In contrast to most firms in the GAR 100, Clyde & Co partners seldom perform advocacy – they feel that using barristers is more efficient.
The more important centres for arbitration for Clyde & Co are London, the Middle East (Dubai, Abu Dhabi and Doha) and the Asia-Pacific region (especially Singapore). The firm claims to have more lawyers registered with the Dubai International Financial Centre courts than any other.
There are other partners with arbitration experience in the Americas (including New York, Caracas and Rio de Janeiro).
The arbitration practice benefits from having one of the broadest networks of offices (around 50) and much of its work emanates from the farther reaches of that network.
It has a string of offices across the US and opened further offices in Chicago, Los Angeles and Washington, DC in 2017 – along with an office in Mexico. In 2018, the firm opened an associated office in Oman, adding to its bases in São Paulo, Dar es Salaam, Cape Town, Johannesburg, Jakarta, Nantes and Tripoli, to name but a few.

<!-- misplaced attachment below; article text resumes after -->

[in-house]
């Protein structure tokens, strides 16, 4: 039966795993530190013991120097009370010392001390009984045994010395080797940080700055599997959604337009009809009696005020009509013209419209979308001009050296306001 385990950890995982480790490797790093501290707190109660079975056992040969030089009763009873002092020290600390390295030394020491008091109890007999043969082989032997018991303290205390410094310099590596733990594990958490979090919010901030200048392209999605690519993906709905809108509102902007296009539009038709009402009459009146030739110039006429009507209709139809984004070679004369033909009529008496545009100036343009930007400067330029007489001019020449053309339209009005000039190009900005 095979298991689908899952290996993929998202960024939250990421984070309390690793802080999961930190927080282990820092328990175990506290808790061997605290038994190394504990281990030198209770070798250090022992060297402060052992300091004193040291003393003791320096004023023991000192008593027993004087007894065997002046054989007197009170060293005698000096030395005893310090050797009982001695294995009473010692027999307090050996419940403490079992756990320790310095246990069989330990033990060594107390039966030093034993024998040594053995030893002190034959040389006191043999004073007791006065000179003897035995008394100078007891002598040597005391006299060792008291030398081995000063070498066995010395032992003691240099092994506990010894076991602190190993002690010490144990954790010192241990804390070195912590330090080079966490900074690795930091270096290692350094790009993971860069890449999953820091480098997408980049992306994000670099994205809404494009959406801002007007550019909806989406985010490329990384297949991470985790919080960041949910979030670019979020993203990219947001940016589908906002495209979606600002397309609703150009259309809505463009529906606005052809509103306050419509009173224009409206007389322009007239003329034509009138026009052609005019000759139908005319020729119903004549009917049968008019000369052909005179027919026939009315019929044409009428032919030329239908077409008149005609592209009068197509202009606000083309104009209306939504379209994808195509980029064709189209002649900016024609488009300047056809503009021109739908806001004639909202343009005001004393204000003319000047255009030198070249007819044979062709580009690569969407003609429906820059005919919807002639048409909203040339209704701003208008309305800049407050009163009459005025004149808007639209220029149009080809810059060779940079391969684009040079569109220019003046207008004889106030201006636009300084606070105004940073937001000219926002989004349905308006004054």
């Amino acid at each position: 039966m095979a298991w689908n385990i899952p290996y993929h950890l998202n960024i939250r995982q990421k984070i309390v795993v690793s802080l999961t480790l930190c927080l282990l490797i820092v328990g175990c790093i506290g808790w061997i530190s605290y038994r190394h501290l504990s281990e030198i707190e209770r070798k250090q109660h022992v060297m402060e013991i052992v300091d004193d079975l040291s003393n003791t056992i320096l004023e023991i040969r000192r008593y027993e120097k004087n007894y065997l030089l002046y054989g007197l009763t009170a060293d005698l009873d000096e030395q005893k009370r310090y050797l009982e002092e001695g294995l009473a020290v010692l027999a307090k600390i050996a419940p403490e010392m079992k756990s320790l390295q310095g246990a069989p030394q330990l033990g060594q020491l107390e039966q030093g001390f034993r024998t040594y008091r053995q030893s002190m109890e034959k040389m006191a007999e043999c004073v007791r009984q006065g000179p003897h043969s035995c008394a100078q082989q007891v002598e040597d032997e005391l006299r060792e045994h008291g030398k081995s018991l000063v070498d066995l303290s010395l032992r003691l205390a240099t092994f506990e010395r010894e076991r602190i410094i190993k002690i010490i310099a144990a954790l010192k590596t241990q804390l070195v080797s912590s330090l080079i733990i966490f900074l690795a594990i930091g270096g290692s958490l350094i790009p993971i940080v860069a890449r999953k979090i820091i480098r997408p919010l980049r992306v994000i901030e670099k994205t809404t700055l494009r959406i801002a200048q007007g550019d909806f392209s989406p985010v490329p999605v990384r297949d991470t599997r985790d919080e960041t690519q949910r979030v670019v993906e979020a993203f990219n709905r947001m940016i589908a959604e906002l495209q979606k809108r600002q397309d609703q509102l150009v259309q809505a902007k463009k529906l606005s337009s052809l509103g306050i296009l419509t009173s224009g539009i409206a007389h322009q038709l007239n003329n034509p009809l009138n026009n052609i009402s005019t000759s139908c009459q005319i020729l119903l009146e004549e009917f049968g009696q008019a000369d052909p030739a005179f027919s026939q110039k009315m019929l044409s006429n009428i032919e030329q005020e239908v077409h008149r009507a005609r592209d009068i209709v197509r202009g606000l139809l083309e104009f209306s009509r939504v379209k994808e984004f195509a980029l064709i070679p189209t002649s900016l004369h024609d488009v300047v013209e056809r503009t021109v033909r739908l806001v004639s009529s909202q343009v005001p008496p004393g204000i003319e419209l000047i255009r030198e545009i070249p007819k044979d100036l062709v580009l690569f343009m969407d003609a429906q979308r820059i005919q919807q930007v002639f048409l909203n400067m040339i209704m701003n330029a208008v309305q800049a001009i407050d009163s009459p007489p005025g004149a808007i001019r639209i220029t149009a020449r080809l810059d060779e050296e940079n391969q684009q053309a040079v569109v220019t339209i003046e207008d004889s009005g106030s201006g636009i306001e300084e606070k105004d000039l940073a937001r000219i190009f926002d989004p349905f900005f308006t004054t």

Who uses it?
Governments, trading houses, energy companies and construction firms for the most part, often from remote places. The office in Brazil is bringing in some big clients, helped by the firm’s strong links with the London insurance market.
Its private clients include commodities traders Glencore Xstrata, Inerco Trade, Holcim Trading and Norilsk Nickel; energy companies Total, African Petroleum, Labroy Offshore and Swala Energy; mining companies U&M and Astron; engineering firm Alstom; and telecoms major Nokia.
On the government side, it has advised Yemen, Sri Lanka and Comoros and state-owned entities KazMunayGas of Kazakhstan and Tanesco of Tanzania.
In 2013, the firm won a US$644 million award against Venezuelan state entity PDVSA on behalf of UAE-based oil services company Gulmar Offshore. The case was heard in London under maritime arbitration rules. PDVSA satisfied the award in the following year.